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Title:Analysis of long-term precipitation sequencing patterns in North America
Author(s):Roque, Susana Lucia
Advisor(s):Kumar, Praveen
Department / Program:Civil & Environmental Eng
Discipline:Civil Engineering
Degree Granting Institution:University of Illinois at Urbana-Champaign
Subject(s):Precipitation sequencing
Non-extreme precipitation
Abstract:Precipitation sequencing, or the overall temporal pattern of precipitation events and the persistence of those events, is an important factor in describing nonstationarity in climate variability. It is a vital, yet often overlooked part of developing long-term climate predictions. Precipitation sequencing, which is based on rainfall of all magnitudes, is not well understood in part because much of recent research has focused on changes solely in extreme precipitation. This study examines precipitation sequencing pattern changes in North America over a study period of 1880-2010, and compares sequencing changes for both nonextreme and extreme rainfall. Results reveal nonstationarity in precipitation sequencing in North America and indicate that changes in non-extreme rainfall are greater in magnitude and more prevalent than those in extreme rainfall. Analysis of the spatial variation of non-extreme precipitation sequencing reveals both continent-scale trends and, unexpectedly, strongly localized, regional trends. Results not only validate questions about the assumption of stationarity in climate models and studies but illustrate the importance of conducting precipitation studies at the proper scale in order to capture significant local trends. Incorporation of both elements into climate models can improve the robustness of long-term predictions. Results from this analysis reveal the need for increased study of non-extreme rainfall and for moving away from the assumption of stationarity in precipitation patterns when developing climate predictions. Additionally, results may shed light on the regional nature of precipitation sequencing changes and its drivers, which may help scientists make better decisions when choosing which climate models fit their studies.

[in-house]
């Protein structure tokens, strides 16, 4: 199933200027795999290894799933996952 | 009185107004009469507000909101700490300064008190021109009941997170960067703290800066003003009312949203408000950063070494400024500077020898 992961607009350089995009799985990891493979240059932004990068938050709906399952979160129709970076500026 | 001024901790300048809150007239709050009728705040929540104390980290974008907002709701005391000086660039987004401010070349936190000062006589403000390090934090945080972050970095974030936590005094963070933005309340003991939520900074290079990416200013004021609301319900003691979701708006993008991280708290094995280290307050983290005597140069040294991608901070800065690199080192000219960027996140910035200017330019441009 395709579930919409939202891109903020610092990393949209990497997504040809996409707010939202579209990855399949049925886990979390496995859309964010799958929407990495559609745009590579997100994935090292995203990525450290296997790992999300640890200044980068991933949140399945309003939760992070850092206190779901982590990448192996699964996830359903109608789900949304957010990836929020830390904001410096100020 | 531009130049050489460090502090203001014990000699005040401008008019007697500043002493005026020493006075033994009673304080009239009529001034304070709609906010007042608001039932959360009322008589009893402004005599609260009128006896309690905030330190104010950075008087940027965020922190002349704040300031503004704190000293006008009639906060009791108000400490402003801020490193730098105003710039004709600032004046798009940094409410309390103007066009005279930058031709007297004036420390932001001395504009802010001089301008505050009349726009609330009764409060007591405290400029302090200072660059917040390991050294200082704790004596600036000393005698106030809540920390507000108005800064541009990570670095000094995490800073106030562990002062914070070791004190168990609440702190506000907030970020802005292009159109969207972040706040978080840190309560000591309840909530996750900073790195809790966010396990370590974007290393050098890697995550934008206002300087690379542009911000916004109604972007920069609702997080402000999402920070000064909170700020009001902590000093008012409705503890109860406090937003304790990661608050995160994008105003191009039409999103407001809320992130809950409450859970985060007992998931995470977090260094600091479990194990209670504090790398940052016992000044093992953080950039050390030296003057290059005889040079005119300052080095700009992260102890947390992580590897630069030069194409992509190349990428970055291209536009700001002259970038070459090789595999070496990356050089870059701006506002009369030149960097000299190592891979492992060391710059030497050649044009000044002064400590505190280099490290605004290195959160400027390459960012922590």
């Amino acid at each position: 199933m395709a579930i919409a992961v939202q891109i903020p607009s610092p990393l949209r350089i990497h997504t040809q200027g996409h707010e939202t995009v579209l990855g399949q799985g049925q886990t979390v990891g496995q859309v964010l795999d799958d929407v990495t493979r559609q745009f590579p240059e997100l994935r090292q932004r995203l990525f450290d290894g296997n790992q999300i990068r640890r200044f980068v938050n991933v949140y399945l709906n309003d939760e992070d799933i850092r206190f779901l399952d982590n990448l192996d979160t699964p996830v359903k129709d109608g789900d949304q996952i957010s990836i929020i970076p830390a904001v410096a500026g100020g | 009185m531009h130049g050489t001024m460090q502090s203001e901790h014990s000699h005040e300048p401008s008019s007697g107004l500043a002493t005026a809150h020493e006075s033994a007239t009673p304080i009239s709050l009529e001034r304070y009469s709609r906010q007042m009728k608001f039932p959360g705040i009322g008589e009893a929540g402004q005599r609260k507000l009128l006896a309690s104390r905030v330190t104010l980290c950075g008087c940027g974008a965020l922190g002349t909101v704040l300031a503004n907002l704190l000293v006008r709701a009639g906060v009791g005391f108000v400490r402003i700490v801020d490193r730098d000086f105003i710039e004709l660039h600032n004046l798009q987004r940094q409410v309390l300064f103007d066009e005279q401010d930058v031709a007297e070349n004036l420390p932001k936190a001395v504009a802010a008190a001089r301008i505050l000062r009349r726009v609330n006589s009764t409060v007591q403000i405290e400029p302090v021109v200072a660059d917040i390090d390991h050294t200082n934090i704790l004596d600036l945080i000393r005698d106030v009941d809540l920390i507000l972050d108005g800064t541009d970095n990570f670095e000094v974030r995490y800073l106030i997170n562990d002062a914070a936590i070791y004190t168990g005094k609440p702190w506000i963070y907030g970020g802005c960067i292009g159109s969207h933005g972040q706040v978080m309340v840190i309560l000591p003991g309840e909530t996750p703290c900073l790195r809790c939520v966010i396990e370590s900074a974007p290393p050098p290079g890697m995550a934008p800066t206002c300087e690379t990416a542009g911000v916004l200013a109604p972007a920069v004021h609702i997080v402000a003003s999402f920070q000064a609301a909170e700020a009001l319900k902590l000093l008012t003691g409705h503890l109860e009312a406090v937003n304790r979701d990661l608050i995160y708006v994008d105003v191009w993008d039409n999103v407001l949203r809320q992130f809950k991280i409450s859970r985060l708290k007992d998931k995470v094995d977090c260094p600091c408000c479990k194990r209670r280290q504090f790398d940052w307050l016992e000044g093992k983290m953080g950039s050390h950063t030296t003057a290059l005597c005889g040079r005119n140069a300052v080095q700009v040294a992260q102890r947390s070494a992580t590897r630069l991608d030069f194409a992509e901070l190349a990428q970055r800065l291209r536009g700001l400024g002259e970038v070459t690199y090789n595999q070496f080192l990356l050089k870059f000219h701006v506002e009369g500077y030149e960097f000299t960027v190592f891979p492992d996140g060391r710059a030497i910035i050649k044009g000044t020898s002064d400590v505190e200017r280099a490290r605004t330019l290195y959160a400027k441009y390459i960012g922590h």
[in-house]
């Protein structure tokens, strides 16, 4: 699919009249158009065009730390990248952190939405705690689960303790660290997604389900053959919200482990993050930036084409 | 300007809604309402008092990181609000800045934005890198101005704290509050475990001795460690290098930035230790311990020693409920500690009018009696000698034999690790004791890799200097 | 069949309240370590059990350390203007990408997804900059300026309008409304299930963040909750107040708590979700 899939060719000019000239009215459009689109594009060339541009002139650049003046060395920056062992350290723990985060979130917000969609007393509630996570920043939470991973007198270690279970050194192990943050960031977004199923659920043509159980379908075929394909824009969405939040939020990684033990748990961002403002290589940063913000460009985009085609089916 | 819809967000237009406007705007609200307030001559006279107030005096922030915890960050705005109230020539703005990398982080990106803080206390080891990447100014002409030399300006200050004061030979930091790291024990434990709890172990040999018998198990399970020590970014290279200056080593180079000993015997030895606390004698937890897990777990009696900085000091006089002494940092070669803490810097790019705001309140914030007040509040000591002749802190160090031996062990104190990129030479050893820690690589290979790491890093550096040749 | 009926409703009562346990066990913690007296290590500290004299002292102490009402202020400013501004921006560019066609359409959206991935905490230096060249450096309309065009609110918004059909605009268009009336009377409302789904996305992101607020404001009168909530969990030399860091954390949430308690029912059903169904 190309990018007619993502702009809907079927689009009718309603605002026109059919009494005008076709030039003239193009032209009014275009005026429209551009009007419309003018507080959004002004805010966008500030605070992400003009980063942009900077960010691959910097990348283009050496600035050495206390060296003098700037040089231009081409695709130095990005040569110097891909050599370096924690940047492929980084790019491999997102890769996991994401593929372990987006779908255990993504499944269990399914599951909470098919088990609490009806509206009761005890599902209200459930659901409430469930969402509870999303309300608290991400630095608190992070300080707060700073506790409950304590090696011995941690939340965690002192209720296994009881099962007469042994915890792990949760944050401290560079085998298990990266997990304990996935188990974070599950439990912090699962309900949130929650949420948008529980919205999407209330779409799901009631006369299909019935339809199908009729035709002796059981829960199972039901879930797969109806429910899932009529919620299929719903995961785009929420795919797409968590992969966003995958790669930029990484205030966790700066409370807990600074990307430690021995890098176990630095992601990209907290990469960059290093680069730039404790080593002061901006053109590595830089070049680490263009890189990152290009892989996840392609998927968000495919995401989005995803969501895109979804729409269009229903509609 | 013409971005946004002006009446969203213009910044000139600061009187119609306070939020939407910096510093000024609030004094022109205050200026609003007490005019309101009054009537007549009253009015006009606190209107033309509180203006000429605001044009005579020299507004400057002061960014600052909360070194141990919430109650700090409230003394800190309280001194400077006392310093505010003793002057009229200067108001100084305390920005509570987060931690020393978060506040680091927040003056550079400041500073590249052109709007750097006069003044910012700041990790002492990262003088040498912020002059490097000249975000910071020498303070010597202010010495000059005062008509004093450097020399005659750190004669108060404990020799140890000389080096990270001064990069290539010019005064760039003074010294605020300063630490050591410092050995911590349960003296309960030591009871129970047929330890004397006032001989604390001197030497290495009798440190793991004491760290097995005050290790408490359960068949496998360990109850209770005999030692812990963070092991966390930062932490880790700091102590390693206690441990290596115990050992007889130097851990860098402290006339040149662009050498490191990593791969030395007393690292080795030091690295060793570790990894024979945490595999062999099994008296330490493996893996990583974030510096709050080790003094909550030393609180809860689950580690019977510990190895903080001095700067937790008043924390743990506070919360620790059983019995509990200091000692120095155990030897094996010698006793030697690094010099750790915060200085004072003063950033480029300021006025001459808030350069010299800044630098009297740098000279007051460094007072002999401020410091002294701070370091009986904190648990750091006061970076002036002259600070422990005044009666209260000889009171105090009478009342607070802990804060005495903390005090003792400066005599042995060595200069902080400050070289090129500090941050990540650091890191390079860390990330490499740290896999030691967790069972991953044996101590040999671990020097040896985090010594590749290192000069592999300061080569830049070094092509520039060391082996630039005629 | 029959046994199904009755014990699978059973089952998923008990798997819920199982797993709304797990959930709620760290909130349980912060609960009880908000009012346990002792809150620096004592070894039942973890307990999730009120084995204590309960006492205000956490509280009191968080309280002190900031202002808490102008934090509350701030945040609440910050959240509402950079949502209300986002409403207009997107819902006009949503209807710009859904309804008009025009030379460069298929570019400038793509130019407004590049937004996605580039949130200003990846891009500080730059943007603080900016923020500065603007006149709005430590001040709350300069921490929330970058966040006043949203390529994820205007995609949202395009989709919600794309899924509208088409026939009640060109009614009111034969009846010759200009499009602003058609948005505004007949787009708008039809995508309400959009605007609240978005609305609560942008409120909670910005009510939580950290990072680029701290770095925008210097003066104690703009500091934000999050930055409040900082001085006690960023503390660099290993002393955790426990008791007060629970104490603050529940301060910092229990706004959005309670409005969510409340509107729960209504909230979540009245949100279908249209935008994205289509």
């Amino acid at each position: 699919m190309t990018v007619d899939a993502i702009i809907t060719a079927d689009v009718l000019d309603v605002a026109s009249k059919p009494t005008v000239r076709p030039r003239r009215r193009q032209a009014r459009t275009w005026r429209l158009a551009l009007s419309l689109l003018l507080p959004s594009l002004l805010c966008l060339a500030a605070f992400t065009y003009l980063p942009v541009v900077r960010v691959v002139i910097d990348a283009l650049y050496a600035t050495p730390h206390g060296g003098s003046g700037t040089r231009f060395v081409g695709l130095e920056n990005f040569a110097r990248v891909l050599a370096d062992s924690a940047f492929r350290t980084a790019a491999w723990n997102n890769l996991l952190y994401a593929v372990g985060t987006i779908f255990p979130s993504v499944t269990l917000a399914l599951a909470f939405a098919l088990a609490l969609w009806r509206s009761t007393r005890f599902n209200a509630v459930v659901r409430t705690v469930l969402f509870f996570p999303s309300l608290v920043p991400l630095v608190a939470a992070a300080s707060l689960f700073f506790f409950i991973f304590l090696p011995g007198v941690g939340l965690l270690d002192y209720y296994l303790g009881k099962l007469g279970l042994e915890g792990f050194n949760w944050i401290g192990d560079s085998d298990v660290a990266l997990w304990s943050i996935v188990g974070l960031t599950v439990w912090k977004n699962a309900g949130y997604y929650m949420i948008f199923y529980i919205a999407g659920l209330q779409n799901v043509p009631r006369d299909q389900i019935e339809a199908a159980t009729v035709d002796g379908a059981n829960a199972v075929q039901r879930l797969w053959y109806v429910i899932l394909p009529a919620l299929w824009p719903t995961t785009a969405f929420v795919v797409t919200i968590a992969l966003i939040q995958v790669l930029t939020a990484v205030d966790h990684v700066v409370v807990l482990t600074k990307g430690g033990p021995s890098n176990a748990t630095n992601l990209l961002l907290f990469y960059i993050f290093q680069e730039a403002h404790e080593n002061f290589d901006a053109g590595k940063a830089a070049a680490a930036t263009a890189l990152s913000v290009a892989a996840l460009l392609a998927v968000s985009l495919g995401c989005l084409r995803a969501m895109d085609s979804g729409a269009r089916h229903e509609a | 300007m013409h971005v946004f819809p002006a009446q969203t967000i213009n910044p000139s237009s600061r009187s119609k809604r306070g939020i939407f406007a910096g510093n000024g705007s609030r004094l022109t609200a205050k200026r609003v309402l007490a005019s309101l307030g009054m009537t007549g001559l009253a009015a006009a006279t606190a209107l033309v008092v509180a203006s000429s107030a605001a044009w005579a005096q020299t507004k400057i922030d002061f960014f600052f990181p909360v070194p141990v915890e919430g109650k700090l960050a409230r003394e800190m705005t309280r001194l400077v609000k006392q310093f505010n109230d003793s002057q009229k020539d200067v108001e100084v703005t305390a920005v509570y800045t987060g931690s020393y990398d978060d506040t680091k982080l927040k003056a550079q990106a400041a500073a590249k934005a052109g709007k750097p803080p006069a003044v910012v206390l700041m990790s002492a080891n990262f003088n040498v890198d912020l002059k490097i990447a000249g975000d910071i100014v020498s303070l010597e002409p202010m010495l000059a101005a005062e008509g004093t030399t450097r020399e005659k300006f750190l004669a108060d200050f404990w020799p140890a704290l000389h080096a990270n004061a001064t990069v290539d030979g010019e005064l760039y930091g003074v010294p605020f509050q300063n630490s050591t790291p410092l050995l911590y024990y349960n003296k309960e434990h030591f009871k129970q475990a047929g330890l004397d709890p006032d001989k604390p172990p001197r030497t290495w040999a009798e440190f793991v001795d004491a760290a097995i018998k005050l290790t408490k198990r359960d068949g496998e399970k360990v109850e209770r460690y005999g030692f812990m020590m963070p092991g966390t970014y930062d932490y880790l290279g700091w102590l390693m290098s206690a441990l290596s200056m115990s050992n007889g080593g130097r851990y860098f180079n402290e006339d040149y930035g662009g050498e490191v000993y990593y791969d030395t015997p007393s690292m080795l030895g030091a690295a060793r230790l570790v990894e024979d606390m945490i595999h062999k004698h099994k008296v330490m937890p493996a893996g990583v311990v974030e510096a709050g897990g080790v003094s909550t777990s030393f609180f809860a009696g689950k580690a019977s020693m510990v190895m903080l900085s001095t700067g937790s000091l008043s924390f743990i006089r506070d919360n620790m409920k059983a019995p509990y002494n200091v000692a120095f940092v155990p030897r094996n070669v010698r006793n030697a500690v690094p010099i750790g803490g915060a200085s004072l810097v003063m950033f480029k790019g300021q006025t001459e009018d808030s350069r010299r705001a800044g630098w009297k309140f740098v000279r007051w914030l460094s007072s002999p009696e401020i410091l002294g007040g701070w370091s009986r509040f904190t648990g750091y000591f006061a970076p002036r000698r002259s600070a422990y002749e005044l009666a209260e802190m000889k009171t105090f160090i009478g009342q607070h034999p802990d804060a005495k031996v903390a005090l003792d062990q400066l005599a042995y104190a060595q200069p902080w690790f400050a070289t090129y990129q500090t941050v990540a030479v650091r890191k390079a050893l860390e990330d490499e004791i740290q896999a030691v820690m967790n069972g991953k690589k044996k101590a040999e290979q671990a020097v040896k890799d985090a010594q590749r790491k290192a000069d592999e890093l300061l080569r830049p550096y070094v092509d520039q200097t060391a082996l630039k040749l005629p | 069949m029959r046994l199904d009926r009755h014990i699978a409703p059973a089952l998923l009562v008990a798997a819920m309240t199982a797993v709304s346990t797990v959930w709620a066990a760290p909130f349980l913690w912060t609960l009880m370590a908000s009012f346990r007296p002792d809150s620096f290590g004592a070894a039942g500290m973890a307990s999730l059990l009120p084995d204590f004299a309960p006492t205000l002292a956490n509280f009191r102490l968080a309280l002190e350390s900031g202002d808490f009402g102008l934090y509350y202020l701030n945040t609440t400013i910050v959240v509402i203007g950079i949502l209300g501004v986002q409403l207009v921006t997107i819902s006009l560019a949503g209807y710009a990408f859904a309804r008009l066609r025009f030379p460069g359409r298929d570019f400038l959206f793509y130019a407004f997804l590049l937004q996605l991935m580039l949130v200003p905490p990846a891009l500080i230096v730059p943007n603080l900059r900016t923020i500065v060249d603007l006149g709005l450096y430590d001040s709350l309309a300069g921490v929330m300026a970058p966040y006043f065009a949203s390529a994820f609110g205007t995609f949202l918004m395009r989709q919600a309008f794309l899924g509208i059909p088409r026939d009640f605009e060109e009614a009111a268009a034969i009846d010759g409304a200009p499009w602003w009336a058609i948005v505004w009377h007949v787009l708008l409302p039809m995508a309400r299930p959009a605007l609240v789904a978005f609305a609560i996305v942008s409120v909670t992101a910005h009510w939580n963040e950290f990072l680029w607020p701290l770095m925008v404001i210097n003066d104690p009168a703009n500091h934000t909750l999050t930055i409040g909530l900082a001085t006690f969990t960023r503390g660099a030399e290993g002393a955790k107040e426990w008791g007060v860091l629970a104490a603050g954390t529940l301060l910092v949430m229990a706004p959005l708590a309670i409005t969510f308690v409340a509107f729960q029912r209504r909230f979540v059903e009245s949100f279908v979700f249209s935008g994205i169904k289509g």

Issue Date:2016-04-28
Rights Information:Copyright 2016 Susana L. Roque
Date Available in IDEALS:2016-07-07
Date Deposited:2016-05

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